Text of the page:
Place onto an ungreased cookie sheet, with or without a silpat. Take the last bit of scraps and form into the tester biscuit (cook’s reward!).
Bake 7-9 minutes, until golden brown. If you want to gild the lily, brush those tops with melted butter. My dad eats them with honey. My daughter eats them with jam. I just eat them.
This is the first of the on-going series on Food Musings written by award-winning poet and writer, Julie Fisher. She is also the founder of Litmore, Baltimore’s Center for the Literary Arts. I live on the East Coast, in Northern Baltimore County to narrow it down. We had three days media notice of the impending snow doom threatening the Mid-Atlantic. I am responsible for hunkering down prep. H8teful Acres is our “farm” a little off the beaten path with a ¼ mile driveway, so it’s smart to be prepared. We are fortunate as a family, my time is flexible during school/work hours so I can stroll through a supermarket during non-panic hours and before the shelves are stripped of bread, milk and toilet paper. Maryland started getting notice of the incoming snow on Wednesday. By Friday shelves were basically bare.
On Friday, I realized we were nearly out of milk. So I sauntered down to the local farm where we buy or pastured foods. Their business hours are weekends only, so they were just opening and were plenty stocked with their pastured milk. I even remembered to grab some bacon, eggs and sausage patties too.
I look forward to big snows. Maybe it’s the remnant thrill of snow days from school or the anticipation of slowing down, sleeping in, leisurely meals and snacking.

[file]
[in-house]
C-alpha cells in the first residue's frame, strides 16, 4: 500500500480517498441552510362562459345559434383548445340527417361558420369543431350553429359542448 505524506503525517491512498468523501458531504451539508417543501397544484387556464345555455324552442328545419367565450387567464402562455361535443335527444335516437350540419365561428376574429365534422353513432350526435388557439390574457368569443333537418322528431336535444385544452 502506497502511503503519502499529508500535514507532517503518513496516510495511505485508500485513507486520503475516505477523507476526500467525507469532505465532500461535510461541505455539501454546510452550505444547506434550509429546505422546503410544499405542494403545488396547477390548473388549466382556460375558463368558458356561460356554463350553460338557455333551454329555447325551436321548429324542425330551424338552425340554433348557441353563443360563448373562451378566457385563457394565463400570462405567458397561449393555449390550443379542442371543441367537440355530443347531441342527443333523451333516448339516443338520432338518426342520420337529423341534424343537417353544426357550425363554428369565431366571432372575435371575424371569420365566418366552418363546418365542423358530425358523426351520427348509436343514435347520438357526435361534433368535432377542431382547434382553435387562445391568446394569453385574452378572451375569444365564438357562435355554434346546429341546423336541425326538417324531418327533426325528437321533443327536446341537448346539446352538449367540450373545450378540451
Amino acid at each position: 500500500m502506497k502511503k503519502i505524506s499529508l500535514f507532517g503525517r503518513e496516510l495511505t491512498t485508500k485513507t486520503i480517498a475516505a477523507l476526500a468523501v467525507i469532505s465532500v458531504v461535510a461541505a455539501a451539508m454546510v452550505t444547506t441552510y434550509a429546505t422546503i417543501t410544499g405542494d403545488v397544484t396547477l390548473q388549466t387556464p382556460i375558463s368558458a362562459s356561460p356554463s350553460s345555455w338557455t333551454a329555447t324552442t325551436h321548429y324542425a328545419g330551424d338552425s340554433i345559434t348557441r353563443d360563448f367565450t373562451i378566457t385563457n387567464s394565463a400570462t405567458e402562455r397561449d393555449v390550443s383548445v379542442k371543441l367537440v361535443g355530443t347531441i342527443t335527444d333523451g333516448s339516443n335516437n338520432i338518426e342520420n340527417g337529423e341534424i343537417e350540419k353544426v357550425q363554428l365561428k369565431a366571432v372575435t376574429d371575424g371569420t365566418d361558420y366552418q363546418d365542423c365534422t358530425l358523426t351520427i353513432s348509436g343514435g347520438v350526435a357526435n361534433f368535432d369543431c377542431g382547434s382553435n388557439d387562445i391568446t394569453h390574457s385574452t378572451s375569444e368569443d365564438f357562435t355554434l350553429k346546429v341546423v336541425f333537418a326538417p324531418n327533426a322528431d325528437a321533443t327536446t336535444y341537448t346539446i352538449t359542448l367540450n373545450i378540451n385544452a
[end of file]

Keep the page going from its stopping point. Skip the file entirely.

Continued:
For Snowmageddon 2016, I’ll give my attention to turning a baked chicken into chicken soup, a pork butt for pulled pork barbeque, some Italian turkey sausages. I’m thinking mornings that begin with eggs, hash browns and bacon or sausage and for a pre-shoveling low effort morning meal, you can’t go wrong with Irish oatmeal. I’m eager for no bossy schedule defining my time so I’ll have the calm to undertake gluten free blue corn muffins, yellow cupcakes with chocolate icing and maybe some chocolate chip cookies.
Since I’m a Pinterest user, I have lots of recipes I’ve saved. I daydream about uninterrupted time that to try these recipes. Some of the recipes are common dishes customized to be gluten free-I’m fixated on baking actually tasty gluten free breads. Some recipes are gorgeously photographed and I want to recreate the work of art. Of course, a range of flavors or ingredients I’m repeatedly drawn to- figs, aged cheeses, dark chocolate, pears, hazelnuts, quinoa and brassicas.
So this morning, squinting at the dawn glitter on 30 inches of snow, I had lethargic, cozy plans. The snow did not quiet my demanding senior cat Whitney. I still shuffled down to feed her and grind my coffee. It also did not quiet the apparently nocturnal, terrified kitten we adopted two days ago and named Scully. She mewed pathetically, off and on all night. Despite this, in my pre-coffee blur I snapped some camera phone shots of the sunrise-tinted trees before their drapery of snow melted. Kidlets and hubby intermittently arrived downstairs. Coffee levels were topped off, bacon was sizzled, eggs were fried in ghee and gluten free blue corn muffins were baked. Soon, my fantasy of cozy, lethargy became suiting up to shovel. First we dug a path to The Dragon (our outdoor wood burning furnace), knock icicles from the gutter over our doors. More shoveling to free my Subaru, even more shoveling to clear a path to the Subaru, and to the front and back door.